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An automotive industry association says car repairs may take longer as COVID-19 limits freight options available and the cost of repair will increase with the introduction of new sanitisation standards.

The Collision Repair Association (CRA) is calling on insurers to pass on some of the millions of dollars saved on insurance payouts during the lockdown to cover the increased cost of repairs – as new level 3 health and safety standards see vehicles sterilised up to six times – for even minor repairs.

Neil Pritchard, spokesperson for the CRA says while parts suppliers would normally air freight parts for repairs from regional suppliers in Australia, Asia and Europe, however with COVID-19 they are restricted to bringing parts in by sea – which may take up to 12 weeks.

He says these delays may extend to other parts of the automotive repair industry as well – including mechanical workshops.

Pritchard says new standards for car repairs under level 3 will see the vehicle sanitised every time a new staff member enters the vehicle to perform part of the repair.

He says depending on the repair this could mean a vehicle is sanitised five or six times as well as sanitising a courtesy car when it is provided to a customer and again when it returns.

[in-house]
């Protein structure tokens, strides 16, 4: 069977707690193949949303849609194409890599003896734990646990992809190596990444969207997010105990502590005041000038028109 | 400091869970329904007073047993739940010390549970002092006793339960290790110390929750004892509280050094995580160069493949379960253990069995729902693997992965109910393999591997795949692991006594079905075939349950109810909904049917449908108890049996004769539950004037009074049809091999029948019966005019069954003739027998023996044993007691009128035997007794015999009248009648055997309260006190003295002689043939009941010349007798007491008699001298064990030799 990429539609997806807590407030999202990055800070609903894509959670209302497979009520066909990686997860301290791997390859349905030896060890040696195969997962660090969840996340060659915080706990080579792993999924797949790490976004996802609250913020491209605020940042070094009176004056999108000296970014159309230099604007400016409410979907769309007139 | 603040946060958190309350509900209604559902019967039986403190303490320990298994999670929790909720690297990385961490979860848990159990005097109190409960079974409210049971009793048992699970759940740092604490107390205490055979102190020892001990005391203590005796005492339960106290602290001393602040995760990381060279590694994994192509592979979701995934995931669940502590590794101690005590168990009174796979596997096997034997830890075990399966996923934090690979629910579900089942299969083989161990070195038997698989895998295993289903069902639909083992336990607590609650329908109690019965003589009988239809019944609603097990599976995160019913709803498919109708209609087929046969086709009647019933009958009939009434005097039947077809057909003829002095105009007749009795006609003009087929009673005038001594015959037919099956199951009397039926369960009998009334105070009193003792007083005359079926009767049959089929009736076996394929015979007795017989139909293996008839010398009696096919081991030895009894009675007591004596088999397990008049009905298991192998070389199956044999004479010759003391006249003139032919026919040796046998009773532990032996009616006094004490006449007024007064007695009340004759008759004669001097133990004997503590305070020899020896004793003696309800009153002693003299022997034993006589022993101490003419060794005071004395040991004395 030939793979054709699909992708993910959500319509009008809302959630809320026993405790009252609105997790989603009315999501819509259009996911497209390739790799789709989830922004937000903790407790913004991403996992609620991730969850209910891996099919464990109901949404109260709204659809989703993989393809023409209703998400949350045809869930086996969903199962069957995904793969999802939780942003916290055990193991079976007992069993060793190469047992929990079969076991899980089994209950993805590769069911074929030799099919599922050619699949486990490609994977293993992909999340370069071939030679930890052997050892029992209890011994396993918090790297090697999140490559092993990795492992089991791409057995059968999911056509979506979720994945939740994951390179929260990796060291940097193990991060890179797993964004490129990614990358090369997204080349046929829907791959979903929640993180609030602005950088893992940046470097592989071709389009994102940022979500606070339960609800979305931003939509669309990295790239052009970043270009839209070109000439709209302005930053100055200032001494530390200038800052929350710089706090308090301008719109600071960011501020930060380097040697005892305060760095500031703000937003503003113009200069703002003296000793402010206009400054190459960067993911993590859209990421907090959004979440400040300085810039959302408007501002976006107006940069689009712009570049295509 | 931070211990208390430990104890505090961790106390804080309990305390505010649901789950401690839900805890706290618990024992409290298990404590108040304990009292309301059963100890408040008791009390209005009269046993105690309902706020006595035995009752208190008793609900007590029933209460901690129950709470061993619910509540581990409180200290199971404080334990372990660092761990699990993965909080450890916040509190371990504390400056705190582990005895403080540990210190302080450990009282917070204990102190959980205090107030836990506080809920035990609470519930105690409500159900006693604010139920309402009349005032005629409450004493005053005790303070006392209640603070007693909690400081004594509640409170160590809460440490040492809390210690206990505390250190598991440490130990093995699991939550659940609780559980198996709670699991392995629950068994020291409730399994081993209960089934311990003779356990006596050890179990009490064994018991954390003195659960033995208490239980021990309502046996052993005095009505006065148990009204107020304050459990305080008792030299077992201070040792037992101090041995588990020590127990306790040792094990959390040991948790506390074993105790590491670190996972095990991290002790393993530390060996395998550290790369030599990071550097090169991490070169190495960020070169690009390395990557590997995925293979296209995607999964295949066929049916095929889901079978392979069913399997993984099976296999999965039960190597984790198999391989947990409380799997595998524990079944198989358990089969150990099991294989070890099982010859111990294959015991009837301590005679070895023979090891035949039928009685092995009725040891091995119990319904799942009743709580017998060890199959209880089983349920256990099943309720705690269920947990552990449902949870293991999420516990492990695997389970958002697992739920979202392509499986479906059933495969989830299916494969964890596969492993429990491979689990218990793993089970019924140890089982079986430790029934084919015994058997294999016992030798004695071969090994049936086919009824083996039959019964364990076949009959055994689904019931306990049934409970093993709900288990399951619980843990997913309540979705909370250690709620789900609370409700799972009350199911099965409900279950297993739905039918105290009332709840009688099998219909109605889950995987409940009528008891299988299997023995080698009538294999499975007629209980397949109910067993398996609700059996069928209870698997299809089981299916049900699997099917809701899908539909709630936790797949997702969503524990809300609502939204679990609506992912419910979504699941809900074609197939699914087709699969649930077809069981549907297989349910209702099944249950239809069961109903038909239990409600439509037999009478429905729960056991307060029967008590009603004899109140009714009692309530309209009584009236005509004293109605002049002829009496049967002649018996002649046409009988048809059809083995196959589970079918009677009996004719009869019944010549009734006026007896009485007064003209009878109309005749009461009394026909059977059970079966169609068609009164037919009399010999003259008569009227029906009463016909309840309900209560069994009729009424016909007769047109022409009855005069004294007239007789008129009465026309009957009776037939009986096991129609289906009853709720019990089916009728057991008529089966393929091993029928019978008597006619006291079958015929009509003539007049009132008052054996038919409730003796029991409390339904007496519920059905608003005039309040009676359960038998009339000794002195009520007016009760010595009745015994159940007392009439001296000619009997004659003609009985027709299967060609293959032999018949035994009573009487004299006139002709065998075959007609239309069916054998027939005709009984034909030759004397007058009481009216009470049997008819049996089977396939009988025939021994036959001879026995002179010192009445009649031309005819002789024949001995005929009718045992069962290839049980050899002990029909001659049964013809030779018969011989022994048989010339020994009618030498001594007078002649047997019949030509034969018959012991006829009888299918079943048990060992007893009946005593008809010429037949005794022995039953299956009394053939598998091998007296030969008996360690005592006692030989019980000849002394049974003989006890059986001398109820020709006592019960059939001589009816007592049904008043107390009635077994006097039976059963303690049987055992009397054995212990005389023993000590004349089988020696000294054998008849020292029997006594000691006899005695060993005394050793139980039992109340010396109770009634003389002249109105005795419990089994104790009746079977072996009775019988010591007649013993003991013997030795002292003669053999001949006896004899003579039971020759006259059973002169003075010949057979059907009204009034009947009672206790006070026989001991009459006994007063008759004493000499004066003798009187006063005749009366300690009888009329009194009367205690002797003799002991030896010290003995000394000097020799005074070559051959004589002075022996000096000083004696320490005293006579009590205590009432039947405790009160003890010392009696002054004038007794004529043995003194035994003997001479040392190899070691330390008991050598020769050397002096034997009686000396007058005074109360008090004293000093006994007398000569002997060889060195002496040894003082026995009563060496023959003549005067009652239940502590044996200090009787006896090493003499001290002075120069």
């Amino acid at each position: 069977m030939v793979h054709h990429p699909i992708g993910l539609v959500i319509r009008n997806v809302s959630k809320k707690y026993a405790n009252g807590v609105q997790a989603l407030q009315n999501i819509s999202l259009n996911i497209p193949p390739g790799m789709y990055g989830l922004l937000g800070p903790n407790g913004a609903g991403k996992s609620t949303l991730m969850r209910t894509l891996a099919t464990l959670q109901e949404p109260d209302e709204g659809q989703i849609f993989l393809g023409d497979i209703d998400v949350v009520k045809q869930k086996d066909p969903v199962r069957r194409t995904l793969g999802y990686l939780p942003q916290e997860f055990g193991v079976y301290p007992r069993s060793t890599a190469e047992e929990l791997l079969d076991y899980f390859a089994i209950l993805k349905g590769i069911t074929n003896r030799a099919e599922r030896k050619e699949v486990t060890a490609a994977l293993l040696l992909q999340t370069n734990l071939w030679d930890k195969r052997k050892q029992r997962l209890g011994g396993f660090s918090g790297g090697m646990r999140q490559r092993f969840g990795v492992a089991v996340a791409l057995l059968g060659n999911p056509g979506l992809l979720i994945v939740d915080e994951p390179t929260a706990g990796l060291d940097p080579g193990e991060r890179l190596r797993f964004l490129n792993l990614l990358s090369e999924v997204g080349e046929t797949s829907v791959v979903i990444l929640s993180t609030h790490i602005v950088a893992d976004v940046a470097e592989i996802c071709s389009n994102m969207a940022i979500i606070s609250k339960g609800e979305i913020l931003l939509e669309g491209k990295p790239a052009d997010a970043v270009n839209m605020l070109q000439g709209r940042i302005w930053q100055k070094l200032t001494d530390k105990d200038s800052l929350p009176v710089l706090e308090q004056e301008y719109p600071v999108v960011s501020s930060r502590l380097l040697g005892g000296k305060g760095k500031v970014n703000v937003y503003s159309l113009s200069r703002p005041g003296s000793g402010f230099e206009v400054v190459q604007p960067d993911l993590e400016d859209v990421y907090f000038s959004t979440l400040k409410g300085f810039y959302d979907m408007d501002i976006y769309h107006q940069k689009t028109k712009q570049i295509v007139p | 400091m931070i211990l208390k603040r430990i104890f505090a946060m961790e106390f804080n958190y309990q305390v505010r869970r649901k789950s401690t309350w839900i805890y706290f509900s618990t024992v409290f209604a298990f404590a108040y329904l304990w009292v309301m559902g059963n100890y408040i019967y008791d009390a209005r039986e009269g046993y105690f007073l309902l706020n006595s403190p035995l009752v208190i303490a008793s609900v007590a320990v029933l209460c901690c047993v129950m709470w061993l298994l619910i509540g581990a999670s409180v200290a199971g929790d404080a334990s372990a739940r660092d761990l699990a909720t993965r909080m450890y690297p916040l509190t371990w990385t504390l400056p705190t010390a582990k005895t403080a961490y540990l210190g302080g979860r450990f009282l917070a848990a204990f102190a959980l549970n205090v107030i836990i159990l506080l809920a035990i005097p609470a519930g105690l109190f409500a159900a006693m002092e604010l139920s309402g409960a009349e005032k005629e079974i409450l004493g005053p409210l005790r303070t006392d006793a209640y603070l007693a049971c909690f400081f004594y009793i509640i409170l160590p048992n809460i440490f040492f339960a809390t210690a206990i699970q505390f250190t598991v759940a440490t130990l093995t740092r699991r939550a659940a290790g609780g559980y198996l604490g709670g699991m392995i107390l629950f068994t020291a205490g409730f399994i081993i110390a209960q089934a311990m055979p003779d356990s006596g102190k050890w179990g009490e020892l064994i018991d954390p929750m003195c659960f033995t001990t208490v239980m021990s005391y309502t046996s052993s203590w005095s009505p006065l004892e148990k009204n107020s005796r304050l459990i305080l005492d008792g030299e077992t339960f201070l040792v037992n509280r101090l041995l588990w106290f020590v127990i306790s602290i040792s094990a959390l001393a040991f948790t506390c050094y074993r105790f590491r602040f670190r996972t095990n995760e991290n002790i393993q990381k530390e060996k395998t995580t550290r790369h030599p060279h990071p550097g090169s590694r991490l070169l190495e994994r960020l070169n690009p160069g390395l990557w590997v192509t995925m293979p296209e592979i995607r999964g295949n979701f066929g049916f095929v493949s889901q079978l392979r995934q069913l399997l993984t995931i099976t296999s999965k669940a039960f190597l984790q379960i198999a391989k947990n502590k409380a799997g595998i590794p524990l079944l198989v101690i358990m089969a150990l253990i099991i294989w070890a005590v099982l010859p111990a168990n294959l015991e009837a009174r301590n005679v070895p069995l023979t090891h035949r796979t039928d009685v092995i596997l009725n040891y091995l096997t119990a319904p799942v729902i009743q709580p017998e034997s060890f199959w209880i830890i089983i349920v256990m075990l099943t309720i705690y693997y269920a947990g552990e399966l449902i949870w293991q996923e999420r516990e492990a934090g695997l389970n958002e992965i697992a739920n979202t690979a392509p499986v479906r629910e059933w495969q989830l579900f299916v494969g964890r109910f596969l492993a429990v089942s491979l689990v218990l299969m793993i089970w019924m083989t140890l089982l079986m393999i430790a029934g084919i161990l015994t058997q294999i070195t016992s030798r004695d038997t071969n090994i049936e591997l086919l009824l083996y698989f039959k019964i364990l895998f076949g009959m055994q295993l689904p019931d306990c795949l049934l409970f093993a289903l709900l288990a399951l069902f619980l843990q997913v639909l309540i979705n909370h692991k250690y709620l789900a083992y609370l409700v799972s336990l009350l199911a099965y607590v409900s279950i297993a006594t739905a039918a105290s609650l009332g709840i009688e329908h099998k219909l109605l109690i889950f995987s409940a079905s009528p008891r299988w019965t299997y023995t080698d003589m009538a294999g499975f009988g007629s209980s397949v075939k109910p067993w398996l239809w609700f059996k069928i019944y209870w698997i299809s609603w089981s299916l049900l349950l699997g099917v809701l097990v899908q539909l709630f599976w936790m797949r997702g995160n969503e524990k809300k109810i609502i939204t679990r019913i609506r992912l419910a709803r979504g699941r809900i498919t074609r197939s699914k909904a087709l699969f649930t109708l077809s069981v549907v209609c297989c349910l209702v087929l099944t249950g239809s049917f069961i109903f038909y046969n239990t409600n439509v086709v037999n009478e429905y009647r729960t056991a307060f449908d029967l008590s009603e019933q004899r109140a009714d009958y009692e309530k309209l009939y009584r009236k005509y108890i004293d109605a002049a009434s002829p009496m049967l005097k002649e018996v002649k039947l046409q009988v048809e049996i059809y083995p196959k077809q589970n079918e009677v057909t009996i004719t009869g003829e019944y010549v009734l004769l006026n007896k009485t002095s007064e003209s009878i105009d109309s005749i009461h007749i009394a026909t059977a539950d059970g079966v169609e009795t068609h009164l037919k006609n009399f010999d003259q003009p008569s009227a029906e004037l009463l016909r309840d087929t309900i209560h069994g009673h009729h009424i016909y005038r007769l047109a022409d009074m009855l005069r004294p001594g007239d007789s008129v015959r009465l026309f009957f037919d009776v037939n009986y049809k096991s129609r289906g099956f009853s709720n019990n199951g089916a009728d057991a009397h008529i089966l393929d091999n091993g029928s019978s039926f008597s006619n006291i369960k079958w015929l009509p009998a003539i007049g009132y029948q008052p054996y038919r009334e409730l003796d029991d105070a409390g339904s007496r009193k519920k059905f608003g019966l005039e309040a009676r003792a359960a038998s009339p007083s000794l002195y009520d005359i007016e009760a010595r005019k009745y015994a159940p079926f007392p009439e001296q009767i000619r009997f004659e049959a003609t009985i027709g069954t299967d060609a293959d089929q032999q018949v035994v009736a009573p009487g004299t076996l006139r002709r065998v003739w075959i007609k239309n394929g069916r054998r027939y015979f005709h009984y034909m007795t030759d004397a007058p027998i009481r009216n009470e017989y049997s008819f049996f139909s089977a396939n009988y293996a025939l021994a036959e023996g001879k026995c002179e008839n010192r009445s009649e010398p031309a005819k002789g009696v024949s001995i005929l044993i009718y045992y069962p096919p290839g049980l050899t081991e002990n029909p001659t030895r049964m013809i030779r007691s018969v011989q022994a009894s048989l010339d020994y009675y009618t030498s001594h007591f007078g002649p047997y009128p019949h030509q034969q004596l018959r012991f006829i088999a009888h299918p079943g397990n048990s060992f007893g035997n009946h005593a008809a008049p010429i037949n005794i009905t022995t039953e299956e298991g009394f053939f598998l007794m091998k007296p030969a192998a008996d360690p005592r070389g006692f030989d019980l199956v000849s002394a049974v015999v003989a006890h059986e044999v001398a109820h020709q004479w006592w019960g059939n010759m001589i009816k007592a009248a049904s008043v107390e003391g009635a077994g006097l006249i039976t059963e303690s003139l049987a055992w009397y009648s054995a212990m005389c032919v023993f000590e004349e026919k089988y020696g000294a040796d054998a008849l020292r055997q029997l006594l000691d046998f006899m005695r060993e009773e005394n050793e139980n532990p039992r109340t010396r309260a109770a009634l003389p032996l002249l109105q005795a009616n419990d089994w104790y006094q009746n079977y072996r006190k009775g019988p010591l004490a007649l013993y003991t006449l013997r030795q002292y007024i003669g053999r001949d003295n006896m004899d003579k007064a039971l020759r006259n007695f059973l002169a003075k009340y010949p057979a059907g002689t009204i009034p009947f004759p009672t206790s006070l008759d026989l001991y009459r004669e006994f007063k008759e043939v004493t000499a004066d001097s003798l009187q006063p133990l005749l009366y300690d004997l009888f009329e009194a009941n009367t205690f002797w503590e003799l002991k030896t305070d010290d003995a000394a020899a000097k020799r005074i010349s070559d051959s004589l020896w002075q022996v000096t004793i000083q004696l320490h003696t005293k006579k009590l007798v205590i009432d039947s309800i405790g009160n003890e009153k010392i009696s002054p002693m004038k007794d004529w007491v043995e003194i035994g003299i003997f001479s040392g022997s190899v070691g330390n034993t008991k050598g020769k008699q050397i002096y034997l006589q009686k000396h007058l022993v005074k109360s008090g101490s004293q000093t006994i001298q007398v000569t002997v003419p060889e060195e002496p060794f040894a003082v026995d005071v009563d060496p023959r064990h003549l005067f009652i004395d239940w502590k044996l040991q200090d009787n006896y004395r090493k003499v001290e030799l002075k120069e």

“Modern vehicles, in particular, have a number of different layers to the repair – even following a minor collision.

“In addition to cosmetic paintwork on the exterior panels and internal structural repairs the car will often need a wheel alignment and, if any of the sensors are damaged, these will need recalibration at a dealership – both of which will see the vehicle transported off-site and require sanitisation before and after these parts of the repairs are completed,” he says.

Pritchard says this will see the cost of repairs increase but there is little support from the insurance industry to help meet the additional cleaning materials, labour and PPE expenses.

“The insurance industry has saved an estimated $100m during the level 4 lockdown and will continue to make savings as fewer people venture out of their homes in the months to come.

“Under the current insurance model, the increased workplace hygiene costs will not be met by the consumer as collision repairs are paid by the insurer under contracts with the repairer.

“We are now asking insurers to support the thousands of Kiwis employed in the collision repair industry by helping to cover the increased cost of work under COVID-19,” he says.